The climate of violence has persisted in Mexico. Five journalists were killed in the past six months, and four publishing companies have been attacked with gunfire and explosives since the start of the year.
On March 23, Miroslava Breach Velducea was shot multiple times and killed in Chihuahua while driving her son to school. A man approached her and shot her eight times with a .38-caliber weapon. The journalist had worked for more than 15 years as a correspondent for La Jornada, as well as for various media outlets in the northern part of Mexico. After the murder of the journalist, the director of North of Ciudad Juárez, Oscar Cantú, made the decision not to continue printing the newspaper after 27 years of circulation "because, among other things, there are no guarantees or security to exercise Critical journalism, counterweight. " "The deadly attacks, as well as the impunity against the journalists have been in evidence, preventing us to continue freely with our work," Cantu said.
On March 19, journalist Ricardo Monlui Cabrera was killed by multiple gunshots in the municipality of Yanga, state of Veracruz, while eating at a restaurant. He was editor of the "Crisol" column in El Sol de Córdoba and owner of the website elpolitico.com.mx. He was also president of the Association of Journalists and News Photographers of Córdoba.
On March 2, Cecilio Pineda Brito was killed in Pungarabato in the Tierra Caliente region of Guerrero state. He was a contributor to La Jornada Guerrero. He wrote for El Debate de los Calentanos, and his Facebook page had more than 31,000 followers.
On December 10, journalist Adrián Rodríguez Samaniego was killed in Ciudad Juárez, Chihuahua. He was approached by unidentified individuals and shot to death as he was driving away from his home. He had been working as a reporter for several years, and at the time of his death was contributing to a local radio station.
On November 18, Mario Delgadillo Ramos, a photojournalist for the mayor's office of Texcoco, state of Mexico, was killed.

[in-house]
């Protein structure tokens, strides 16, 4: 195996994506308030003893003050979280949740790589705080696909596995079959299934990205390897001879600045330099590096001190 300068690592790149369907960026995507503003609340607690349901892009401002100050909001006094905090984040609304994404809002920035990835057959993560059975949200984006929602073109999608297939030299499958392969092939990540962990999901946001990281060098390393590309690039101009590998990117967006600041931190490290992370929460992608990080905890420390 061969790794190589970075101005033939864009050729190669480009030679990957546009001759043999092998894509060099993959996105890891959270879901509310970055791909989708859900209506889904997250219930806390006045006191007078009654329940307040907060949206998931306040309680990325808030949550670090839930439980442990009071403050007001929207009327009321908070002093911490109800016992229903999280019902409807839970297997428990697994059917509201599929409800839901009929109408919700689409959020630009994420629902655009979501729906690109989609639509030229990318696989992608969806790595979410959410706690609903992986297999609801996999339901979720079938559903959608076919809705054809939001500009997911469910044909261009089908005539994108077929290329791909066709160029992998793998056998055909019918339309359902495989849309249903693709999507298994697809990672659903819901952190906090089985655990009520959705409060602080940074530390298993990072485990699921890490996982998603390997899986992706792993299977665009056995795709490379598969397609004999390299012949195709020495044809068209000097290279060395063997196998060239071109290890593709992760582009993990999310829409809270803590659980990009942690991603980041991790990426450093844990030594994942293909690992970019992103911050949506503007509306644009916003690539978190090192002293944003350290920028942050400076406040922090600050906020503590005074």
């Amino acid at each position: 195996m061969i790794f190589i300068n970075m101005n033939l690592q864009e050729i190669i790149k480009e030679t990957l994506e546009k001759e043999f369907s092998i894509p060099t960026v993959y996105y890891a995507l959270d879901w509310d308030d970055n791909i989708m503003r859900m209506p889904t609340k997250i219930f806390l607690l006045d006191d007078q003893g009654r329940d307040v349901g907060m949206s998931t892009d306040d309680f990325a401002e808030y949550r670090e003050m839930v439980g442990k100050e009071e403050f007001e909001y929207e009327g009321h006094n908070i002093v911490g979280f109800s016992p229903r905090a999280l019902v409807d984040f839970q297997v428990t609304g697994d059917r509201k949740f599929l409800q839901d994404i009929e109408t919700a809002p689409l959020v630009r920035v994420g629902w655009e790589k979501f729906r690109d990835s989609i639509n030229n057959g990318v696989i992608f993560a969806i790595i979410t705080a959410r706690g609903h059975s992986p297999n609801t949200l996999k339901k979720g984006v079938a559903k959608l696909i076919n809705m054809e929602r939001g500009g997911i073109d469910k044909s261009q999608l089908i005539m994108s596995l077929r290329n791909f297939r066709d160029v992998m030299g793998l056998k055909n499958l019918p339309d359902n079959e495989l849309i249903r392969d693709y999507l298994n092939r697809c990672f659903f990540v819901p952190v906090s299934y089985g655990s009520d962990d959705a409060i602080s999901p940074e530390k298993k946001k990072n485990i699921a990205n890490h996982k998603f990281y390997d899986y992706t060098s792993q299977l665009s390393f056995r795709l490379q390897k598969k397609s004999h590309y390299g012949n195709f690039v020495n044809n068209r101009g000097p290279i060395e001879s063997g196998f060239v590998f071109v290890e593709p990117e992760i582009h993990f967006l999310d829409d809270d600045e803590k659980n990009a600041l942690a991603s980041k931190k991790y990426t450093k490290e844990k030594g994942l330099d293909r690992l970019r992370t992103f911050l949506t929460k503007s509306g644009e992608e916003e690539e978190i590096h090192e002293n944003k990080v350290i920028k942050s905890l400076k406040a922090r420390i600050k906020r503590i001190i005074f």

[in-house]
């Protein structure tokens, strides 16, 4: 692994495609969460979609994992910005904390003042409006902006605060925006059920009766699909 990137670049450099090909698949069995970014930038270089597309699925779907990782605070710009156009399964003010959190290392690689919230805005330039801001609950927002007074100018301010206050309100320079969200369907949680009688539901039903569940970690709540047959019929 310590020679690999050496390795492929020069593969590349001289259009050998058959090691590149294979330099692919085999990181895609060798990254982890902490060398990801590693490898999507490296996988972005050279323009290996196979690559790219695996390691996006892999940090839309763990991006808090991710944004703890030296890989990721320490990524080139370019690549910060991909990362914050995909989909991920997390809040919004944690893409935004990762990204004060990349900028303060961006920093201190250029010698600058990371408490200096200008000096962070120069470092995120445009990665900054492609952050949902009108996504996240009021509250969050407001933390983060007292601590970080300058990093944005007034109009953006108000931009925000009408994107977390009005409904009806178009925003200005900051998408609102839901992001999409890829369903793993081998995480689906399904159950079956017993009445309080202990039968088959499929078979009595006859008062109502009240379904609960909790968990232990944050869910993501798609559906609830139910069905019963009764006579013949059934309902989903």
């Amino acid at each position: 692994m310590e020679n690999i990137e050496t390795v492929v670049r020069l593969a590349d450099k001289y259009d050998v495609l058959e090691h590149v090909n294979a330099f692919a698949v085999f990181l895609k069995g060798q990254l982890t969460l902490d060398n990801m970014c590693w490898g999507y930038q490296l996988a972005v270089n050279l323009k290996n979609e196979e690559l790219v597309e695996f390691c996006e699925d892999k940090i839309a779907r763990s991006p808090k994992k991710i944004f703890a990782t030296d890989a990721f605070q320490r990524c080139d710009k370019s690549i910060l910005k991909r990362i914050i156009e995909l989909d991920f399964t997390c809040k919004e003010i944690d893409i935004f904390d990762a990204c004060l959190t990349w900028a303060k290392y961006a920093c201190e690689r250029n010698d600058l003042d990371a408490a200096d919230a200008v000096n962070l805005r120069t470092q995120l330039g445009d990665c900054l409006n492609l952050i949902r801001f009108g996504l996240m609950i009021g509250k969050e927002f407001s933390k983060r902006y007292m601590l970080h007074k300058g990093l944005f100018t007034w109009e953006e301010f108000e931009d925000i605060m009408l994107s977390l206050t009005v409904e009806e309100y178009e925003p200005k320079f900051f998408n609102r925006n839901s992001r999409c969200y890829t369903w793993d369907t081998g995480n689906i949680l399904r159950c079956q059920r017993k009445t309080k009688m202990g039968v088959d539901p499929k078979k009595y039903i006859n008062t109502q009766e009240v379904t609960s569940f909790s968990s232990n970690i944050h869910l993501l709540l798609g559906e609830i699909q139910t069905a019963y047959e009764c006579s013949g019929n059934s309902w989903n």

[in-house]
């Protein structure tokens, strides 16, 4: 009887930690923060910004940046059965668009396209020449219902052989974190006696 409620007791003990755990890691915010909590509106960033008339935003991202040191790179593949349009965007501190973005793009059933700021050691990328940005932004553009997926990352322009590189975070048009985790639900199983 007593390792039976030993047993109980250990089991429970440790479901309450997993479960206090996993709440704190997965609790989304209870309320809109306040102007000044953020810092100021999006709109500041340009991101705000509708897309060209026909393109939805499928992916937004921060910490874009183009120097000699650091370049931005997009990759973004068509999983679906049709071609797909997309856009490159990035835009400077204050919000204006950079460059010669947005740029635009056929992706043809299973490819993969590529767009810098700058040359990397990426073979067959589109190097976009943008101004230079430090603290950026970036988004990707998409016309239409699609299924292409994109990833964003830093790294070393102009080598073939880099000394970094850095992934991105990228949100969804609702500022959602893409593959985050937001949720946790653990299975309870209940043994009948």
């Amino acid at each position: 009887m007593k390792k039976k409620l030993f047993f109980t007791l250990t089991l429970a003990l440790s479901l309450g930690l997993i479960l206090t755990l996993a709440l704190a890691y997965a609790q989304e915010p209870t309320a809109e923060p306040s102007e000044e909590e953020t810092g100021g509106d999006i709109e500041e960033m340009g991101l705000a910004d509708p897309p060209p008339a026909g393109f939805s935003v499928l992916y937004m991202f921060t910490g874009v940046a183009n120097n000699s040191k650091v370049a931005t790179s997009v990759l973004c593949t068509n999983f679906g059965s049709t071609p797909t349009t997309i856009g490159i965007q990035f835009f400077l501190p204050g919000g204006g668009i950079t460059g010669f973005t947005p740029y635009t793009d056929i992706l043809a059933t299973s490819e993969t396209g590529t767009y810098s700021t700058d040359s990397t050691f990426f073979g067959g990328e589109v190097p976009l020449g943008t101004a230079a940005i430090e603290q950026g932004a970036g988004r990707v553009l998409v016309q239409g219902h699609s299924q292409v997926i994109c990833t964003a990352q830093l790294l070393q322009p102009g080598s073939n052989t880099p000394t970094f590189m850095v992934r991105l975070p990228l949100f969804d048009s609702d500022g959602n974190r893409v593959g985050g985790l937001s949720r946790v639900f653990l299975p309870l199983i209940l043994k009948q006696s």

Also in Veracruz, Armando Arrieta Granados, news editor at La Opinión, was attacked outside his home in Poza Rica on March 28. The journalist is seriously injured. In 2005 the owner of La Opinión, Raúl Gibb Guerrero, was killed.
The authorities at all three levels of government (municipal, state, federal) are often responsible for attacks on the press, even more so than organized crime. The police have become one of the primary culprits in assaults on the press, and media outlets resort to self-censorship to protect themselves.
A number of local media outlets have declined to report certain news items, and therefore social media have become an alternative source of information.
Feeling pressure from the government, the national press fails to report on assaults or acts of harassment against local journalists and media outlets.
Mexico is considered the most dangerous place in the Americas to work as a journalist. According to the National Human Rights Commission (CNDH), 119 killings have been reported since 2000, with 12 of them involving female victims. The CNDH also said that 50 attacks on offices of media outlets have occurred since 2000. In the past six years, out of 798 police investigations into alleged assaults on journalists, only three people have been convicted. Meanwhile, 30 journalists have been killed since Enrique Peña Nieto took office as president.
In the wake of the three killings in only one month, a senator for the National Action Party asked Attorney General Raúl Cervantes to appear before the Senate to report on the work of of the Special Prosecutor's Office for Crimes Against Freedom of Expression (FEADLE). The senators are questioning the high costs of FEADLE in view of its ineffectiveness.
Puebla remains one of the five most dangerous states for journalists. Former governor Rafael Moreno Valle attacked, threatened, and brought court cases through third parties against journalists, threatening their personal and financial stability as well as their freedom.
Journalists criticized Moreno Valle for using public money to support his campaign to become president of Mexico.
Mexico's Supreme Court is considering a petition from two political parties — the National Regeneration Movement (Morena) and the Party of the Democratic Revolution (PRD) — to allow those who feel harmed or aggrieved by a published news item, regardless of whether the information was accurate or false, to invoke the right of reply in accordance with the Law on the Right of Reply.